Probably for [python-2.x] and [python-3.x] the meaning is more intuitively clear than for [python-2] and [python-3]. People are used to refer to their Python version as "2.7" and this maps directly to "2.x". Additionally, it worked pretty well with the ".x" tags in the past.

And as a side note: For weblogic there are also tags like [weblogic-10.x], but no tags for any specific version numbers. But someone who knows what weblogic is should judge this.

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While you're saying that we should aim for more consistency, it seems that your whole argument is contradictory to that aim. I think the whole point of tag synonyms is to give user a bit of leeway when tagging question and to help new users with the appropriate tag presentation. –  SilentGhost Jul 23 '10 at 9:49

There was a discussion regarding those tags on this question. Things are still in flux with tag synonyms, so just let me know what changes you'd like to see to make things consistent.

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well, as I said, for consistency it would be better if the python-3.x show up by default. It is not related to python-3.1 though. –  SilentGhost Jul 22 '10 at 13:18
    
@SilentGhost: Wouldn't it be better to remove .x from the [python-2.x] tag? The .x doesn't really add any information. –  Bill the Lizard Jul 22 '10 at 13:23
1  
@Bill: aside from being visually more uniform, I think it more clearly relays the fact that the question refers to the whole subset of the python versions. I also added python-2 as a synonym for python-2.x tag. –  SilentGhost Jul 22 '10 at 13:27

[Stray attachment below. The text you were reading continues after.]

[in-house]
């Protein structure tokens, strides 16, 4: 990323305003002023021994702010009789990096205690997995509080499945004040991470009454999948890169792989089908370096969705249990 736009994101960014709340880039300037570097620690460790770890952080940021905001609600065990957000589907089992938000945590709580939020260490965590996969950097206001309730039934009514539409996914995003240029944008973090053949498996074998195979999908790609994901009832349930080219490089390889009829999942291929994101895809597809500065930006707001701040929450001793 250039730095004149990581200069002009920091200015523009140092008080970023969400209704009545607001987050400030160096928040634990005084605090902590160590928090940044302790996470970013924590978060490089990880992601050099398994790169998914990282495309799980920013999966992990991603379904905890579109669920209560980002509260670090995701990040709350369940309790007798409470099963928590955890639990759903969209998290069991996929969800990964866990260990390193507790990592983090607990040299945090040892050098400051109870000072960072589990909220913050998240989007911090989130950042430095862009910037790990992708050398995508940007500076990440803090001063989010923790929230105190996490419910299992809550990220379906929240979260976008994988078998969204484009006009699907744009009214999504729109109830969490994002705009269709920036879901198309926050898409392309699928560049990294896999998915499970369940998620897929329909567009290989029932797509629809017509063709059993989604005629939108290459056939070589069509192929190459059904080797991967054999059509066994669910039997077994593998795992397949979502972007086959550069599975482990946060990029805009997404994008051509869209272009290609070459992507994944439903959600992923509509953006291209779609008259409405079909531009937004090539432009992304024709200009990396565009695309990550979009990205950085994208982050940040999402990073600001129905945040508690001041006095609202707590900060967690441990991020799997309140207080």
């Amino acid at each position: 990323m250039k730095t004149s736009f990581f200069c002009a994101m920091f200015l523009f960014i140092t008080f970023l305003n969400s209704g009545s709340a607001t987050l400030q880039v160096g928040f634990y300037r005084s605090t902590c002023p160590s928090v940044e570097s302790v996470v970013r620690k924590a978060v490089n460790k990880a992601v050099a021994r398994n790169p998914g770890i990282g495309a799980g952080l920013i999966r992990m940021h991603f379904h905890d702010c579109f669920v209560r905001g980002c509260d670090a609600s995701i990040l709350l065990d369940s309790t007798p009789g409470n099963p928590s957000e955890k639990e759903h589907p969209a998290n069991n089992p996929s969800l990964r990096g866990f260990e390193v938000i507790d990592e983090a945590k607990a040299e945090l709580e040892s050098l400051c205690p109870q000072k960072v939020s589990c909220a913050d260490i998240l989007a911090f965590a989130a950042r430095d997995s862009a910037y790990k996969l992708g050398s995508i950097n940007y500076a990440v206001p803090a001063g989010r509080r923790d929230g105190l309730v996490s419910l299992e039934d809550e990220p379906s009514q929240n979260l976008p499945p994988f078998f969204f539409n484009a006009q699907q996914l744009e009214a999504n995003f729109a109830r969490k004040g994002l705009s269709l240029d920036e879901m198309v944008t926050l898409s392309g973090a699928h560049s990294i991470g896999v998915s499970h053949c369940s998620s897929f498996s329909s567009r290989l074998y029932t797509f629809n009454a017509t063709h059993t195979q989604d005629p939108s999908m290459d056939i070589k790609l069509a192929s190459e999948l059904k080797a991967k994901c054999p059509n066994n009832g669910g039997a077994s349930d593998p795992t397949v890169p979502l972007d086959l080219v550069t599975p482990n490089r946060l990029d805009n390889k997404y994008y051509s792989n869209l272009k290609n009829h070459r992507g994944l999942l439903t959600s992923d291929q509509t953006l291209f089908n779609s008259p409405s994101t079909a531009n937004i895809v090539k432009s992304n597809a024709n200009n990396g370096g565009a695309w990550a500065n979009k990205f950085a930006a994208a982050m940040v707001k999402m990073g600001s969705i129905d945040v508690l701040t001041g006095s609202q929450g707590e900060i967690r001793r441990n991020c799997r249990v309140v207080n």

@Silent: That makes sense. I'm fine with either convention. I'm going to wait a little bit for other people to weigh in so we can come to some kind of consensus. After that I'll change them all to the same style. –  Bill the Lizard Jul 22 '10 at 13:38
    
After thinking a while about it I agree with SilentGhost's reasoning and think the tags would be best as [python-2.x] and [python-3.x]. (See also my answer) –  sth Jul 22 '10 at 19:28
    
@Bill: have you changed your mind? –  SilentGhost Aug 2 '10 at 14:09
    
@SilentGhost: No, I had just missed the updates somehow. Thanks for reminding me. I went ahead and retagged and remapped synonyms so [python-3.x] is now the master tag for Python 3. –  Bill the Lizard Aug 2 '10 at 15:17

Marking this as declined.

Some changes in play:

  • End users can not propose any synonyms from less popular tags to more popular tags.
  • Moderators have override powers in all cases which are very easy to get to

Making this automatic would just needlessly restrict our options as moderators for no real good reason. Moderators need override abilities.

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override powers in all cases which are very easy to get to, I wonder where you get this idea from. –  SilentGhost Jul 30 '10 at 7:53